CEPR's recent report, Teaching Higher: Educators’ Perspectives on Common Core Implementation, is highlighted in the following article from Forbes.
To keep up with the demands of the new Common Core curriculum standards, teachers have made major changes to their lesson plans and the instructional materials they use. Principals aren’t getting much push-back from parents about the switch to Common Core. And the number of students reaching proficiency on the new multi-state tests was much lower than on the state tests they replaced.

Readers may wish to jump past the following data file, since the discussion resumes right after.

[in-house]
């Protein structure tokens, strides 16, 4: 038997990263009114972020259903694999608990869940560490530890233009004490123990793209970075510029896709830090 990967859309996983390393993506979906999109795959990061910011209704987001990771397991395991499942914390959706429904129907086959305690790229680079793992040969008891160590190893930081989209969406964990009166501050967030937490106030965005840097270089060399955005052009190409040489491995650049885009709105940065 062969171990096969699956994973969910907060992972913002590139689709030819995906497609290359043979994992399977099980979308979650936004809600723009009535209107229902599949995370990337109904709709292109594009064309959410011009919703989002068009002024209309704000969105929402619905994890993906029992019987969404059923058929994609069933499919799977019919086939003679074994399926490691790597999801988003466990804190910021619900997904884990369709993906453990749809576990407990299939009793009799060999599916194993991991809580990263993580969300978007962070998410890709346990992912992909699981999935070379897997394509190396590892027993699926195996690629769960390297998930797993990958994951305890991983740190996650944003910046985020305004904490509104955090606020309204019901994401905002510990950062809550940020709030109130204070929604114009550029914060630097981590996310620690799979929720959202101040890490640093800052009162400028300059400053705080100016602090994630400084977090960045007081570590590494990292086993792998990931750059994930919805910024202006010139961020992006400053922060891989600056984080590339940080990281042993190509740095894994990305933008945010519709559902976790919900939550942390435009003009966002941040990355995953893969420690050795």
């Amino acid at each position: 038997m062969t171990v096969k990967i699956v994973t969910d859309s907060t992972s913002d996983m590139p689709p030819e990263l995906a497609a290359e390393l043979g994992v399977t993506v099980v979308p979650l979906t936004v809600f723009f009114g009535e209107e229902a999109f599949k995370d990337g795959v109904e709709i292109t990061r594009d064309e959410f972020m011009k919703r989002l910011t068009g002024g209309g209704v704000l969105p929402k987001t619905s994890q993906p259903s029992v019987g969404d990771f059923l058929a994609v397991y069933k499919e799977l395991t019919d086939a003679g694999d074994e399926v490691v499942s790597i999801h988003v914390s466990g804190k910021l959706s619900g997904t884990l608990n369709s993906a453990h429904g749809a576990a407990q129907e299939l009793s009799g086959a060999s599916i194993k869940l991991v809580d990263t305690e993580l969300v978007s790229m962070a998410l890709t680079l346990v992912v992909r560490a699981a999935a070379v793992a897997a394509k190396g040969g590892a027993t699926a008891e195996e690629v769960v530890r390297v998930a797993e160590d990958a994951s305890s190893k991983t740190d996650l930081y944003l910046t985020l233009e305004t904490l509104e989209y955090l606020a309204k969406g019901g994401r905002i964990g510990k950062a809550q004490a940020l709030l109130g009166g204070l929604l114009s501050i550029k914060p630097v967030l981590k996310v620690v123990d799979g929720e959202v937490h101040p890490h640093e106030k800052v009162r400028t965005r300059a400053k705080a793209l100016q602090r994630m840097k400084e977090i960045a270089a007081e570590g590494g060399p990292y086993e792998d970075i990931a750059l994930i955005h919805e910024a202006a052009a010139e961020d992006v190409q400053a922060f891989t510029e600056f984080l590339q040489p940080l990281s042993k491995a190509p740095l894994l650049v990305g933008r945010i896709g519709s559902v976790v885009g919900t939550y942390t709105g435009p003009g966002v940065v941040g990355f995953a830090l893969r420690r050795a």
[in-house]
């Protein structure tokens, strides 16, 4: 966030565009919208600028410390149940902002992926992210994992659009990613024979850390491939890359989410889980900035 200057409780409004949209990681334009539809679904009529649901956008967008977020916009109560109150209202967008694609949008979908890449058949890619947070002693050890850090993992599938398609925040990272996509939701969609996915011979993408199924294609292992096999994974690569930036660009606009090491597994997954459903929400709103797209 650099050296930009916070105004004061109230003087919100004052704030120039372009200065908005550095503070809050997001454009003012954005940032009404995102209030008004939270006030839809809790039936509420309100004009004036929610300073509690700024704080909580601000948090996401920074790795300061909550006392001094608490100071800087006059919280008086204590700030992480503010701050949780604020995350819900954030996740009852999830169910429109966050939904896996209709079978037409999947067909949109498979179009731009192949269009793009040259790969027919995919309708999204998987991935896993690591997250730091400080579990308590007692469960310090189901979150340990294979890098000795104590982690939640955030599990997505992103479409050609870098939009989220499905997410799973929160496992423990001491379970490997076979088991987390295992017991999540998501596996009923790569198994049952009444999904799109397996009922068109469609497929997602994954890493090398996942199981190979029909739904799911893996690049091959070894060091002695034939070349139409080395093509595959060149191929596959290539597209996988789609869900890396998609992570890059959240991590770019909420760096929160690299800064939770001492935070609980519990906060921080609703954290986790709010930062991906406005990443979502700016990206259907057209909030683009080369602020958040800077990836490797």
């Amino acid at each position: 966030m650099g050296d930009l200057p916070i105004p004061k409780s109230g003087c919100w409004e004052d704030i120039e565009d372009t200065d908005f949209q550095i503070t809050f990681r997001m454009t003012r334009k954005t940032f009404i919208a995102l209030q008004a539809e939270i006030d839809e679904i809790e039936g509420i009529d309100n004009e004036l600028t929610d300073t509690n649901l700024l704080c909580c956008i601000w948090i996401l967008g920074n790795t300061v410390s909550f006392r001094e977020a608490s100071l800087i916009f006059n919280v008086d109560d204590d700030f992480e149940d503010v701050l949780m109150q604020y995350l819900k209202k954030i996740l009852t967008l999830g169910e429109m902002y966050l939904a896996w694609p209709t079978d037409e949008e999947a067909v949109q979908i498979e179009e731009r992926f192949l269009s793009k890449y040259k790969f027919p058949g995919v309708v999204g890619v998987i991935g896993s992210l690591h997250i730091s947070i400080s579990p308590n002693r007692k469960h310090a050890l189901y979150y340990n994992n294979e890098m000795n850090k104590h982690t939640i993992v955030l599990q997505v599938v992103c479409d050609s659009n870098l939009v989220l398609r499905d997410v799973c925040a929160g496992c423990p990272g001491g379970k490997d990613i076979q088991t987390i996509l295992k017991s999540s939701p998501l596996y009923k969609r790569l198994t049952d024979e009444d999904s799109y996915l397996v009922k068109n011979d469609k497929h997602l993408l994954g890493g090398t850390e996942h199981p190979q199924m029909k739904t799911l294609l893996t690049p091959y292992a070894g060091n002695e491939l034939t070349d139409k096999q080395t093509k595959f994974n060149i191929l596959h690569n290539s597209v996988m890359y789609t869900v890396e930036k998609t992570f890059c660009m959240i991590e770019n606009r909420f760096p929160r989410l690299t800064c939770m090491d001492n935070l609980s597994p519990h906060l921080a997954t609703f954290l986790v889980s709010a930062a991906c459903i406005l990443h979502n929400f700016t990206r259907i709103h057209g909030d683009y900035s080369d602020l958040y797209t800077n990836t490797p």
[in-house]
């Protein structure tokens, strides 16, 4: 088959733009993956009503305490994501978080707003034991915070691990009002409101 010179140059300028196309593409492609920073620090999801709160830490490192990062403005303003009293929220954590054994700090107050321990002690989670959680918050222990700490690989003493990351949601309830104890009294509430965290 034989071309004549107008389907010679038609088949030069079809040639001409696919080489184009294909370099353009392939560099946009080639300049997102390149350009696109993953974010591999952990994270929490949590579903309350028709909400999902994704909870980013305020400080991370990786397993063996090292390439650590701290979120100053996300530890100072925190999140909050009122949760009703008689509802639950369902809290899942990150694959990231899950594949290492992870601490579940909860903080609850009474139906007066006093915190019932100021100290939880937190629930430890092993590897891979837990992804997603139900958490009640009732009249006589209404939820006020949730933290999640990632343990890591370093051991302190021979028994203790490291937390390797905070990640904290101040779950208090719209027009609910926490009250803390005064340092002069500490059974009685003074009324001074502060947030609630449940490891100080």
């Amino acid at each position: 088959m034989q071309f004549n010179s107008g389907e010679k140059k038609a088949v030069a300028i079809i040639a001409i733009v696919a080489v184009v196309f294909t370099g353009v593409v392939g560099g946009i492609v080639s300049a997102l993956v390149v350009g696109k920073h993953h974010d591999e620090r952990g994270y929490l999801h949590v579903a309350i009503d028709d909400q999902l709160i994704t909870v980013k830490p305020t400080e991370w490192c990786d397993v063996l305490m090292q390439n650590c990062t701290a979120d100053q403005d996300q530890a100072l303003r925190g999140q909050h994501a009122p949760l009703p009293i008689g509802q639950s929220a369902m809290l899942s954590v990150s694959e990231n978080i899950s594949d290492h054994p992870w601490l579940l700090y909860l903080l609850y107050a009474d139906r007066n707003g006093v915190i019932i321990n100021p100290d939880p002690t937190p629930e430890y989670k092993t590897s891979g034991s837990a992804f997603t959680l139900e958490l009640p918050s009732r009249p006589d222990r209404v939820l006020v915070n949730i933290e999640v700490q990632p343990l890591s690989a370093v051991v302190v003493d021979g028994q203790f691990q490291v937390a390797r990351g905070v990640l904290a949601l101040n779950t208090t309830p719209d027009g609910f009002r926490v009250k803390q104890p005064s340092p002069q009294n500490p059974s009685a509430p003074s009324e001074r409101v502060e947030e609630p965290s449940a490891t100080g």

Those are some of the findings of a study released this month by the Center for Education Policy Research at Harvard University. Teachers at 151 elementary and middle schools in five states across the country were surveyed last spring as their students prepared to take the new standardized tests that are aligned to the Common Core standards. Nearly 1,500 teachers and 142 principals completed the survey. Teachers in three of the states (Maryland, Massachusetts and New Mexico) administered the PARCC test and in two of the states (Delaware and Nevada) they used the Smarter Balanced consortium test.